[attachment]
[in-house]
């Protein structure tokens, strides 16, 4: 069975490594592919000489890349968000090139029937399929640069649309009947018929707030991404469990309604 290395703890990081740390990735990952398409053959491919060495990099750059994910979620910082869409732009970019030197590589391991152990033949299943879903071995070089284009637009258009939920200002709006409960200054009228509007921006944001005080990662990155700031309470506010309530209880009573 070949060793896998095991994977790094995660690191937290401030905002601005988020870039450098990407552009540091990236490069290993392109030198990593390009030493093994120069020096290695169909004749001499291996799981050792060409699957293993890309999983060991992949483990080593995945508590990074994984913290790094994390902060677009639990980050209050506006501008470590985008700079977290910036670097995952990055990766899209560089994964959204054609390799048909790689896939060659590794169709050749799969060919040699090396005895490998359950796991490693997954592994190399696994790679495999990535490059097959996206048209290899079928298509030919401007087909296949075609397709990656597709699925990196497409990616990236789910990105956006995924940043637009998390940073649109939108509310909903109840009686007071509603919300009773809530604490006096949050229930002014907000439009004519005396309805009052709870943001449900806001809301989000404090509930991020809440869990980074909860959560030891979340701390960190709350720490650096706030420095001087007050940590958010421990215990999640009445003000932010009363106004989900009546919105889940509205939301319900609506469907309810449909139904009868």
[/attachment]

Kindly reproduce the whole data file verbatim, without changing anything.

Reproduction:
[in-house]
């Protein structure tokens, strides 16, 4: 069975490594592919000489890349968000090139029937399929640069649309009947018929707030991404469990309604 290395703890990081740390990735990952398409053959491919060495990099750059994910979620910082869409732009970019030197590589391991152990033949299943879903071995070089284009637009258009939920200002709006409960200054009228509007921006944001005080990662990155700031309470506010309530209880009573 070949060793896998095991994977790094995660690191937290401030905002601005988020870039450098990407552009540091990236490069290993392109030198990593390009030493093994120069020096290695169909004749001499291996799981050792060409699957293993890309999983060991992949483990080593995945508590990074994984913290790094994390902060677009639990980050209050506006501008470590985008700079977290910036670097995952990055990766899209560089994964959204054609390799048909790689896939060659590794169709050749799969060919040699090396005895490998359950796991490693997954592994190399696994790679495999990535490059097959996206048209290899079928298509030919401007087909296949075609397709990656597709699925990196497409990616990236789910990105956006995924940043637009998390940073649109939108509310909903109840009686007071509603919300009773809530604490006096949050229930002014907000439009004519005396309805009052709870943001449900806001809301989000404090509930991020809440869990980074909860959560030891979340701390960190709350720490650096706030420095001087007050940590958010421990215990999640009445003000932010009363106004989900009546919105889940509205939301319900609506469907309810449909139904009868």